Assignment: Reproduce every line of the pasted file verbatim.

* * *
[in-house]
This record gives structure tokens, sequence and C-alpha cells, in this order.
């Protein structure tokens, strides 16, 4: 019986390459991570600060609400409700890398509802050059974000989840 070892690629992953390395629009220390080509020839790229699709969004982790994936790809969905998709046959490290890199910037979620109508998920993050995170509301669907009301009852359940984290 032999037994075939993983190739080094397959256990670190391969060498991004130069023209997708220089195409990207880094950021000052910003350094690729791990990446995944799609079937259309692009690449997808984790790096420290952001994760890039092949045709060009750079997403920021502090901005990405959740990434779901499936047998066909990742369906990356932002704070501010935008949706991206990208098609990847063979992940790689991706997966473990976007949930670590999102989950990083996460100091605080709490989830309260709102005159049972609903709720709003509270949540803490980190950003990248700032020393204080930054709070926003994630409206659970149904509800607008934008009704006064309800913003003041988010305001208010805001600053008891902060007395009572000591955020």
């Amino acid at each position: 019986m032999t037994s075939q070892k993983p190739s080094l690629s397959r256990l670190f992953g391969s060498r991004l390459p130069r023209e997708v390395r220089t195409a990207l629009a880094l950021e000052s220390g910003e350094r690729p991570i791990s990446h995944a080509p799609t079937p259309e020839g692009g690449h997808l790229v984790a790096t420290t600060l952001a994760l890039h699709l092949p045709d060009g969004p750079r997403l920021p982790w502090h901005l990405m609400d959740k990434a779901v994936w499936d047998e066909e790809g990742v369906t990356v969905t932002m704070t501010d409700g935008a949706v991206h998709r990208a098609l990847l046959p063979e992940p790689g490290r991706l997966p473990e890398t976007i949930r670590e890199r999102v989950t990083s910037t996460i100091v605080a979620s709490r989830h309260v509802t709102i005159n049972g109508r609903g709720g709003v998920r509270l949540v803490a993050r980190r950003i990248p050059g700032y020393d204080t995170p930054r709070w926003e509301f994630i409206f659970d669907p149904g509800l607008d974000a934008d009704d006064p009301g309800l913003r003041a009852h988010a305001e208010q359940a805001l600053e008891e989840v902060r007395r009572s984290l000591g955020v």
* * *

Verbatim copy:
[in-house]
This record gives structure tokens, sequence and C-alpha cells, in this order.
């Protein structure tokens, strides 16, 4: 019986390459991570600060609400409700890398509802050059974000989840 070892690629992953390395629009220390080509020839790229699709969004982790994936790809969905998709046959490290890199910037979620109508998920993050995170509301669907009301009852359940984290 032999037994075939993983190739080094397959256990670190391969060498991004130069023209997708220089195409990207880094950021000052910003350094690729791990990446995944799609079937259309692009690449997808984790790096420290952001994760890039092949045709060009750079997403920021502090901005990405959740990434779901499936047998066909990742369906990356932002704070501010935008949706991206990208098609990847063979992940790689991706997966473990976007949930670590999102989950990083996460100091605080709490989830309260709102005159049972609903709720709003509270949540803490980190950003990248700032020393204080930054709070926003994630409206659970149904509800607008934008009704006064309800913003003041988010305001208010805001600053008891902060007395009572000591955020």
């Amino acid at each position: 019986m032999t037994s075939q070892k993983p190739s080094l690629s397959r256990l670190f992953g391969s060498r991004l390459p130069r023209e997708v390395r220089t195409a990207l629009a880094l950021e000052s220390g910003e350094r690729p991570i791990s990446h995944a080509p799609t079937p259309e020839g692009g690449h997808l790229v984790a790096t420290t600060l952001a994760l890039h699709l092949p045709d060009g969004p750079r997403l920021p982790w502090h901005l990405m609400d959740k990434a779901v994936w499936d047998e066909e790809g990742v369906t990356v969905t932002m704070t501010d409700g935008a949706v991206h998709r990208a098609l990847l046959p063979e992940p790689g490290r991706l997966p473990e890398t976007i949930r670590e890199r999102v989950t990083s910037t996460i100091v605080a979620s709490r989830h309260v509802t709102i005159n049972g109508r609903g709720g709003v998920r509270l949540v803490a993050r980190r950003i990248p050059g700032y020393d204080t995170p930054r709070w926003e509301f994630i409206f659970d669907p149904g509800l607008d974000a934008d009704d006064p009301g309800l913003r003041a009852h988010a305001e208010q359940a805001l600053e008891e989840v902060r007395r009572s984290l000591g955020v």